Comment The Dubai International Financial Centre courts, independent, run by international standards, but simultaneously part of the Dubai set-up, could be expected to deliver fair and impartial decisions, with substantially fewer enforcement difficulties
DIFC Courts now can be a part of the solution
It seems like a thousand years ago now, but the day before the Dubai World crisis broke I had a very agreeable lunch in the Dubai International Financial Centre (DIFC) with two gentlemen of whom we may be hearing quite a bit more as the fall-out from Dubai World and Nakheel rumbles on. Mark Beer and Michael Hwang are respectively registrar and deputy chief justice of the DIFC Courts, and they both believe passionately in the potential for the Courts to be a force for good in the confusing and sometimes confused arena of Dubai legal practice. "We can show everybody that it is possible to get world-class legal justice in Dubai," says Beer, who is also well-known in expatriate circles as the head of the British Business Group.
Any day now - although the ongoing Dubai World imbroglio might affect the timing - the Courts plan to co-sign with Dubai authorities a "protocol for jurisdiction" that will further extend their influence in the emirate's legal system. Step back just a little. The Courts were established along with the DIFC in 2004 to provide an independent judicial service for members of the DIFC. It was one of those elements - like independent regulation and a stock market - deemed essential to attract financial institutions into the fledgling centre. The Courts became fully operational, with its team of six international and two Emirati judges (including Dubai's first female justice) in place, last summer.
The Courts have already been pretty busy, with 150 cases filed, of which the majority have been small-claims procedures involving less than Dh100,000 (US$27,200). Some 33 more serious cases have been filed in the higher Court of First Instance. The protocol with Dubai aims to clear up some of the grey areas of jurisdiction. Any two member firms of DIFC who find themselves in dispute can elect to have their case heard by the Courts, but there is some clarification needed over what Beer refers to as the "coffee shop clause". If two parties to a contract sign that agreement at Caribou Coffee in the DIFC's central precinct, for example, do they then fall under the Courts' jurisdiction in the event that they have a falling-out? It is a crucial point.
The Courts might expand in other areas, too. Many of the businesses that have set up in Dubai's free zones - Media City, Internet City, the Jebel Ali Free Zone - have expressed a desire to come under DIFC jurisdiction rather than that of the ordinary Dubai system. Whether the authorities will agree to that extension of DIFC power remains to be seen. But the problems at Dubai World have thrown up another urgent issue for the Courts. International lawyers are having a field day with potential litigation from the affair, as creditors, investors and bondholders all consider what legal remedies they might have against Nakheel and Dubai World.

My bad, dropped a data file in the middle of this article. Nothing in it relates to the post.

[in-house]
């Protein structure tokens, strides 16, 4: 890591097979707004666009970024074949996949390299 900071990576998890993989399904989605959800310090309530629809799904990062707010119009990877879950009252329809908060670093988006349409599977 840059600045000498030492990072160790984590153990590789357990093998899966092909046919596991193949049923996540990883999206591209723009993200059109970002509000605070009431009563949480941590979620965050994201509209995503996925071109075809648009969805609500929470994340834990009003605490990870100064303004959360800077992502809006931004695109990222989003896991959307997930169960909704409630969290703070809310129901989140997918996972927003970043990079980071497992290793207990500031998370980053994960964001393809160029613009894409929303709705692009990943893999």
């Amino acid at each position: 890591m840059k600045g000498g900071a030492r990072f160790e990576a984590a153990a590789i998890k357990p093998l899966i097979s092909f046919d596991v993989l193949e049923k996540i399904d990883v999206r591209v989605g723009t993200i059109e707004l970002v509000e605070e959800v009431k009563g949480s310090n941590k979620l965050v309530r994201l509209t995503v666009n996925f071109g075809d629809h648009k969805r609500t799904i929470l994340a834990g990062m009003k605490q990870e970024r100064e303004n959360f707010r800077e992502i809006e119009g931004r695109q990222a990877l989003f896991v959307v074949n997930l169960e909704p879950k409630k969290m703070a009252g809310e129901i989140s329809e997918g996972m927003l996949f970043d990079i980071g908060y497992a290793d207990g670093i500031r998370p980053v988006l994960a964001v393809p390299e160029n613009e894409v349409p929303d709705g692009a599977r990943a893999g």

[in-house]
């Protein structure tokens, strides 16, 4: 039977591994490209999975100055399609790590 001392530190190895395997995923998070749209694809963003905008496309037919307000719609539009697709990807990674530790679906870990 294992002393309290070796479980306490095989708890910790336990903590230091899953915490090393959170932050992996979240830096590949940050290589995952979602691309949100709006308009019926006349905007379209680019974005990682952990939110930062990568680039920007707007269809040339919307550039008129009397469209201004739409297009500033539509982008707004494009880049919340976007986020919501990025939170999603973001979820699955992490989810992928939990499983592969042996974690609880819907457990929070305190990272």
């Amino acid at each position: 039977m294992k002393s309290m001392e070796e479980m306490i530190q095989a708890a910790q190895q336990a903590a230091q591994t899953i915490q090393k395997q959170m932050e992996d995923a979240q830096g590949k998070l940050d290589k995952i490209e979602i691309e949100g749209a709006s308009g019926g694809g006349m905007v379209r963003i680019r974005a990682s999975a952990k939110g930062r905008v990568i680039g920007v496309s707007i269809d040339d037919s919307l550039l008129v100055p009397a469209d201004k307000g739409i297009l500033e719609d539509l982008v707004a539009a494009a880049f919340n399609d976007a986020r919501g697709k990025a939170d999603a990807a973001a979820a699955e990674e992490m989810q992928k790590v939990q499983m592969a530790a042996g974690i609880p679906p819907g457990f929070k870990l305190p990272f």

Experts say the Nakheel sukuk - scheduled for redemption in just nine days - is governed by English law, so litigants have the option of getting their case heard in London, if it comes to that. But they believe Dubai authorities would be reluctant to enforce decisions by foreign courts, especially if it involved the handing-over of substantial assets in the emirate. What better compromise than the DIFC Courts? Independent, run by international standards, but simultaneously part of the Dubai set-up and operating with the blessing of the Dubai authorities, they could be expected - by both parties - to deliver fair and impartial decisions, with substantially fewer enforcement difficulties.
Dubai World could be a crucial test case for the emirate's legal system, as well as its ambitions to be a world-class financial centre. @Body-SubheadNew:Down and out in Paris Again in those halcyon pre-standstill days, I made a quick trip from Dubai to Paris, followed by a visit to London, before heading back to the UAE via Heathrow. All very easy and convenient it was, too - Emirates Airline was very happy to agree the flexibility of departure airports the trip required, for a relatively small supplement. Eurostar, the train between the French and British capitals, is now just a regular commuter service, rather than the exciting adventure it was when it first started 15 years ago.
But I noticed a distinct, and unexpected shift in the balance of affluence between Paris and London. Gare du Nord now seems dowdy and dingy, whereas London's St Pancras is a glittering cathedral of an arrivals hall, even if most of it is shopping mall. My last visit to Paris was a few years ago, and the City of Light, too, seemed generally a little down-at-heel. Though still beautiful and atmospheric, there seemed to be more graffiti, litter and beggars in the boulevards than I remember.
Within sight of the Hotel de Ville, the elegantly baroque 16th-century home to the Mayor of Paris, three African vagrants had set up what seemed to me to be a semi-permanent lean-to against the street railings. Passing gendarmes ignored the cosy domestic scene of sleeping bags, a small stove and essential provisions. One of the vagrants was just prising the cork from a bottle of bubbly as I passed. In Paris, even the tramps still have certain standards.